Pathways to Independence: Reading, Writing, and Learning in Grades 3-8

Pathways to Independence: Reading, Writing, and Learning in Grades 3-8

by Jo Worthy, Karen Broaddus, Melinda Gay Ivey
     
 


This comprehensive text presents a core of research-based approaches to engaging, effective literacy instruction in the middle grades. Methods and materials are described to foster reading skills, content mastery, and writing in different formats and for different purposes. The authors emphasize the need to tailor instruction to the needs, strengths, skill levels,…  See more details below

Overview


This comprehensive text presents a core of research-based approaches to engaging, effective literacy instruction in the middle grades. Methods and materials are described to foster reading skills, content mastery, and writing in different formats and for different purposes. The authors emphasize the need to tailor instruction to the needs, strengths, skill levels, and interests of diverse students. They offer recommendations for reading lists that incorporate critically acclaimed fiction and nonfiction, popular series books, and other student-friendly materials. Special features include case studies, examples of teaching and assessment activities, and commentary from middle-school teachers and students. Appendices contain reproducible forms and lists of recommended reading materials and resources.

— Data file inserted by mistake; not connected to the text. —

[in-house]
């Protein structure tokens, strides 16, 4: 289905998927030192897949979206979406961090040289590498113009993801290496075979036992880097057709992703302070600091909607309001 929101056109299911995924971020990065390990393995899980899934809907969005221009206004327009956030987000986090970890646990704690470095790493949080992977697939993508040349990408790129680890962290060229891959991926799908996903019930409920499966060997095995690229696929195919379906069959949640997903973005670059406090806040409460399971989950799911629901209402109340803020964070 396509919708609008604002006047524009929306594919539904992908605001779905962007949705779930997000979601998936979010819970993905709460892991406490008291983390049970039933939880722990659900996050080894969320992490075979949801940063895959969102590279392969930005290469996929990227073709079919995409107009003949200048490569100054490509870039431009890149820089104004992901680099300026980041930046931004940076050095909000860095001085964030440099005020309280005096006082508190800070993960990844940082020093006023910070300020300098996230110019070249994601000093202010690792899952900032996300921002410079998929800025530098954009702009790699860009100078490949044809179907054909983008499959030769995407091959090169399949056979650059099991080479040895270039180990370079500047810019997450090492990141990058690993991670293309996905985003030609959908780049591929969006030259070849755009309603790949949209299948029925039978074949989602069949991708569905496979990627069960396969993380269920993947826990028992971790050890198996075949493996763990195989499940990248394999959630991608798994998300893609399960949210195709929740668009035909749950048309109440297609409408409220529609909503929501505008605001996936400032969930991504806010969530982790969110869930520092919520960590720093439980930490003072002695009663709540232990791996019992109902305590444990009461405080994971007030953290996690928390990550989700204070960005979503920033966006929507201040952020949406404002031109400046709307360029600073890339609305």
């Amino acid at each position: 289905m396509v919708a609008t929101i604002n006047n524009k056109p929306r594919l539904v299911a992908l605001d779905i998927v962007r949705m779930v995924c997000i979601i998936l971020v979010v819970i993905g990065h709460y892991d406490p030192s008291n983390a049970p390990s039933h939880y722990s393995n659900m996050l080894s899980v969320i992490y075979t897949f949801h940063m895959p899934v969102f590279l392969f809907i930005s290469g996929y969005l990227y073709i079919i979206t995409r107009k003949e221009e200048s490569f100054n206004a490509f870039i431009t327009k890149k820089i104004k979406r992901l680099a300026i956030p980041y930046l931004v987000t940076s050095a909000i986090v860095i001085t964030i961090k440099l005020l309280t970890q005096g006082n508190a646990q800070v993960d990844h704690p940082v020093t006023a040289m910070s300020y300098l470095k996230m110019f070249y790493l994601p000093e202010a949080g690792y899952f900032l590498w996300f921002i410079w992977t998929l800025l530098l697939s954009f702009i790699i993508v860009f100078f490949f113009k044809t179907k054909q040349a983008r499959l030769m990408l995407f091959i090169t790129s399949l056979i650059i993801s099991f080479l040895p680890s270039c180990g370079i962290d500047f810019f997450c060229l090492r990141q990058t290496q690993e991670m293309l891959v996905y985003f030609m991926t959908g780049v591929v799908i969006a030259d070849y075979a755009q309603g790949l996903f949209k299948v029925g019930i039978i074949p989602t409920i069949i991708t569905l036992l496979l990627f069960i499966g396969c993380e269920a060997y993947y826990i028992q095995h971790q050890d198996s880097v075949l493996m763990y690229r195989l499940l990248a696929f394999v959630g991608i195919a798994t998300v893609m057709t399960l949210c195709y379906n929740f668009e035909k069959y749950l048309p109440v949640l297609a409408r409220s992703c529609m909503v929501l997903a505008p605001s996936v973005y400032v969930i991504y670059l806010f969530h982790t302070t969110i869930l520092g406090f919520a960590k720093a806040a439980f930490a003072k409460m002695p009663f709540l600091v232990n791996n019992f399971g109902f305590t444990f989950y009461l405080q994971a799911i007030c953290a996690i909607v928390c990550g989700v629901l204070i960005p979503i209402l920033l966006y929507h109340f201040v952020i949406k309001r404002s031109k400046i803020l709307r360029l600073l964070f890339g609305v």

Editorial Reviews

From the Publisher